So it happened yesterday, er, rather last Tuesday – I only received the email yesterday, as I was out with the plague all last week.
I came back to work yesterday, logged on to my email account, and found a new message in my inbox from one of the publishers I had sent my book proposal to. Considering I sent mailed the proposals out about two weeks ago, I was fairly certain that this was not good news.
Turns out, the email was from Chris Staros from Top Shelf Productions. Top Shelf wasn’t one of the publishers whose catalog I thought Punch-Up fit in with one hundred percent, but I’ve always respected and admired them and had to take the chance.
I can’t post Top Shelf’s rejection letter here – it strictly says at the top of the email NOT FOR PUBLICATION OR POSTING – but I can say this: It was my first ever rejection letter and, I gotta say, it was probably the nicest rejection letters I will ever receive.
First of all, it didn’t read like the standard strictly formal and impersonal rejection letters I expected to receive. I’m fairly certain that it was actually written specifically for me and didn’t just have my name and book title copy/pasted into a stock message. Staros mentioned that – while he didn’t think the book was right for their catalog – he did enjoy reading it and encouraged me to look into Xeric Grants, self-publishing, and making more “cool mini-comics out of the story” if I couldn’t find a publisher to pick up the book.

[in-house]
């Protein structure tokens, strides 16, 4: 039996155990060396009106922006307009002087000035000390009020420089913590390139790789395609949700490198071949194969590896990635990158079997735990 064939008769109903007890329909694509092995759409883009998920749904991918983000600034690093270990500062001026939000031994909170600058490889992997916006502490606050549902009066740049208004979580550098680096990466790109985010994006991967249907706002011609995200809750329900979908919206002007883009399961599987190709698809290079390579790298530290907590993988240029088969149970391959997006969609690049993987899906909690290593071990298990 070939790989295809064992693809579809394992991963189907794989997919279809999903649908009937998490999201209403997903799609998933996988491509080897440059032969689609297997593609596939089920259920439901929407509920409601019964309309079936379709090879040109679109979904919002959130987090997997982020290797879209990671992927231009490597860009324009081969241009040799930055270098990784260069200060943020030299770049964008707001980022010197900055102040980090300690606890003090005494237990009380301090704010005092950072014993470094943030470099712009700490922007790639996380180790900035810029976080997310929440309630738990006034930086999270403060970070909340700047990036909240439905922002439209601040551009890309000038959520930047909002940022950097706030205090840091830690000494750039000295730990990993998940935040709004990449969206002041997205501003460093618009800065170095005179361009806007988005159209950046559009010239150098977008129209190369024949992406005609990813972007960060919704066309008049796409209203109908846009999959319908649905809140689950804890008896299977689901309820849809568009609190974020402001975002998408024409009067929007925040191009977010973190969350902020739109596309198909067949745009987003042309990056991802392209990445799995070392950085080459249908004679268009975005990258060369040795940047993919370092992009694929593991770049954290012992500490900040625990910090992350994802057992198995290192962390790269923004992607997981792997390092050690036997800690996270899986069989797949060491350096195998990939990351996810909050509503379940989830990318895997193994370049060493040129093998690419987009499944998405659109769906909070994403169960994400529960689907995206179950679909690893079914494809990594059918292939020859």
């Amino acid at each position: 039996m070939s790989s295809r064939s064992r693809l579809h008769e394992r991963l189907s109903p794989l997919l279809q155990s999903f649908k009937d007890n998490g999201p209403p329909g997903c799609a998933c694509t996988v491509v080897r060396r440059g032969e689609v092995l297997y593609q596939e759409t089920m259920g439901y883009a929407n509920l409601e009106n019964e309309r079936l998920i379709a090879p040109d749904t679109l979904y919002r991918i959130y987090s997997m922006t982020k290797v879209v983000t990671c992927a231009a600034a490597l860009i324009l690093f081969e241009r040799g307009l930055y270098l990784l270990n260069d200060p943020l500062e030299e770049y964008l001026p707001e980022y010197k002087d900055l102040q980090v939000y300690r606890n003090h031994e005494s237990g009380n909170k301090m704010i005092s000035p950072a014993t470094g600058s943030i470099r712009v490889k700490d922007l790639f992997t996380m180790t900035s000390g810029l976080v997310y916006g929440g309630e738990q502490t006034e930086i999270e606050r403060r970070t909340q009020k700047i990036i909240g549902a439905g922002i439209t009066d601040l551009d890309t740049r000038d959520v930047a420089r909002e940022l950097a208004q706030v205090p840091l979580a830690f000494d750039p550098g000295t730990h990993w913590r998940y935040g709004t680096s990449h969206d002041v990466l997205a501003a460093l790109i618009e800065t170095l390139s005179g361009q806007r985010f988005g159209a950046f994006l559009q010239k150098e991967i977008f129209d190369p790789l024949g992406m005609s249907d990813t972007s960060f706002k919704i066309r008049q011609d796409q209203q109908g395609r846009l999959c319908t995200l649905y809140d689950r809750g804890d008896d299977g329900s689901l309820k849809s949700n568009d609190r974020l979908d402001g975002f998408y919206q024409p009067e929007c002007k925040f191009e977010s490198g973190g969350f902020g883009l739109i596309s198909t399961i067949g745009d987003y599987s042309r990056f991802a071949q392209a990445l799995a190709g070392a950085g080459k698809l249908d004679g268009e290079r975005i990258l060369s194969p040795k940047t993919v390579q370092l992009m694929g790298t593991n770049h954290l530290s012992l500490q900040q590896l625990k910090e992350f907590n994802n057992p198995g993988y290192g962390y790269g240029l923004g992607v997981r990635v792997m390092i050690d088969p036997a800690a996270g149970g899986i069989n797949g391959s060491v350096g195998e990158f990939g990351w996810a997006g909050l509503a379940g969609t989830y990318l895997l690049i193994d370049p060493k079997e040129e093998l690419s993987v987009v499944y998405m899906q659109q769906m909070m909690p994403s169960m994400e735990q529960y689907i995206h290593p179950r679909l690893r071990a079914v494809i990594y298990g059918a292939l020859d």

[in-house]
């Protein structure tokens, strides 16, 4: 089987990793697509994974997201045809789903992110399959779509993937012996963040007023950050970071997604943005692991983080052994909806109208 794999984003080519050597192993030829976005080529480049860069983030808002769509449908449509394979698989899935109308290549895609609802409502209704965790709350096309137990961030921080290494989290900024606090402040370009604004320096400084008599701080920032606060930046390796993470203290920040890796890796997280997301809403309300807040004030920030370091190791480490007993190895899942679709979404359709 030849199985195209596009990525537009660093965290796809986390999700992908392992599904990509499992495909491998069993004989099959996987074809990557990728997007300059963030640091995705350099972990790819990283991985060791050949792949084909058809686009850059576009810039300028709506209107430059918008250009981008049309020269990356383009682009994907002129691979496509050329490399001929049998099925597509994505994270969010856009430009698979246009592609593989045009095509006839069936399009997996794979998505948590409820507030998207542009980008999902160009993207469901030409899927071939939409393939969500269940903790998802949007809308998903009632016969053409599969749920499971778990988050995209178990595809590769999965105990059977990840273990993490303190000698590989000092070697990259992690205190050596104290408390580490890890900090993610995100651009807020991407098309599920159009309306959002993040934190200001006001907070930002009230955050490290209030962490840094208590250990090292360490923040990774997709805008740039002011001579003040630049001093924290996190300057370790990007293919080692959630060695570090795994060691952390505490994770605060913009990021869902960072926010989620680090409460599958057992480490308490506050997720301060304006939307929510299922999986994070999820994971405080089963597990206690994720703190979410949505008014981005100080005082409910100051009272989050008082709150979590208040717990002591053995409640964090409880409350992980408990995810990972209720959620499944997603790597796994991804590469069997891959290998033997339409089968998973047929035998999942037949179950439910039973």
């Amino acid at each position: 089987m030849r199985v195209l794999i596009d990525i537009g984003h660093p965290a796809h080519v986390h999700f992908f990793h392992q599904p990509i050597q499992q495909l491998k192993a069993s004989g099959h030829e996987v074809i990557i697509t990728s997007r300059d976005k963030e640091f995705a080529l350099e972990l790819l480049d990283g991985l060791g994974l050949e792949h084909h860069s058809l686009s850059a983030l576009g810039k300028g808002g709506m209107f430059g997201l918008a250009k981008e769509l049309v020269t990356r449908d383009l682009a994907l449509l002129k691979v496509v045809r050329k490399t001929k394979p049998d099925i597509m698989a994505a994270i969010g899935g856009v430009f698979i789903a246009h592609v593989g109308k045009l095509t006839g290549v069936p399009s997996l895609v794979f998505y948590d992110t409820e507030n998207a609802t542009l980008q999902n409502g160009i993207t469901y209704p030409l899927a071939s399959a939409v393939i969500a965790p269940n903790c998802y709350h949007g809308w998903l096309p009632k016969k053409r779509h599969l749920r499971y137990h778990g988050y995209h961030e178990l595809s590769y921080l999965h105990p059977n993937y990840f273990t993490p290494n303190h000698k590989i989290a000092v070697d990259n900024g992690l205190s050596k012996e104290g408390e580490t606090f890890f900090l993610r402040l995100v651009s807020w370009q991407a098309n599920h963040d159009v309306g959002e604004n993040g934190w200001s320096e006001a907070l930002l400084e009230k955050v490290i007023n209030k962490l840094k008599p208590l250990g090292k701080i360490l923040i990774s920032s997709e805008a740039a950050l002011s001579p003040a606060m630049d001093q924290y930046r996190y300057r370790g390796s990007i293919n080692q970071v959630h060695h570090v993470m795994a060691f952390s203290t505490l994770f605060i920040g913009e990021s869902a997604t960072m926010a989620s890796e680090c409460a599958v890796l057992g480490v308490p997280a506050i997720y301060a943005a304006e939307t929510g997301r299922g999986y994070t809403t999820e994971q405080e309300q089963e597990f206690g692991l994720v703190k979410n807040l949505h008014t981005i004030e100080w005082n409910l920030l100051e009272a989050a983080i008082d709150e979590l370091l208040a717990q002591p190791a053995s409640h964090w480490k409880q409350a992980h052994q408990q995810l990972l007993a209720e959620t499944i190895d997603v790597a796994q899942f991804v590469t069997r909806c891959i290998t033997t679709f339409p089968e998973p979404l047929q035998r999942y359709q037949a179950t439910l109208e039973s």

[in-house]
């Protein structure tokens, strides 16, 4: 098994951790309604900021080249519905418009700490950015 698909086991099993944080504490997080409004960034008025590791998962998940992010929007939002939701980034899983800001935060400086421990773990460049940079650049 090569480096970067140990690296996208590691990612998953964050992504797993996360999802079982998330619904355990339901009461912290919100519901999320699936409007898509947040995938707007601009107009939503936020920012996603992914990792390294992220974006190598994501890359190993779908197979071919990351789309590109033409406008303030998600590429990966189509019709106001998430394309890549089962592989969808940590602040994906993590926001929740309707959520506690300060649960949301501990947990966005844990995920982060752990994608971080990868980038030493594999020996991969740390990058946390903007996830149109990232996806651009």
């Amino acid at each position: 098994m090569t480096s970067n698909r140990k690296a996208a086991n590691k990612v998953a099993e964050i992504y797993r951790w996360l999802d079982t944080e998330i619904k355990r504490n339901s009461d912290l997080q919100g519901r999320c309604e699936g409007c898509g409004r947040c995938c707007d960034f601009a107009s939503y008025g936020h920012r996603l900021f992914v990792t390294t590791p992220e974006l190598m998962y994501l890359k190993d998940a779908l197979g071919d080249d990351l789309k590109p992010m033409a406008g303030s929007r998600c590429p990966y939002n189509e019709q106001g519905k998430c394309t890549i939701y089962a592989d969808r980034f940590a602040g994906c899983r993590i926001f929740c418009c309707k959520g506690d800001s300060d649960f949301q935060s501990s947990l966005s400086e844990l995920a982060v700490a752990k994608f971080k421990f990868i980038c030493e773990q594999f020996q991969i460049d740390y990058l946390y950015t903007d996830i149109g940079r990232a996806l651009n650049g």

I wasn’t expecting my first rejection letter to be so pleasant and supportive. (Incidentally, the letter is now framed and hanging on my wall.)
After I got out of work last night, I headed over to the grocery store and bought myself a bottle of champagne. It’s sitting in the back of my refrigerator right now with a Post-It note on it that reads: For when Punch-Up is picked up by a publisher.
Hopefully, we’ll get to drink it soon.
Y’know, I should start making girls at the bar write rejection letters to me from now on instead of just the usual cliched slap in the face.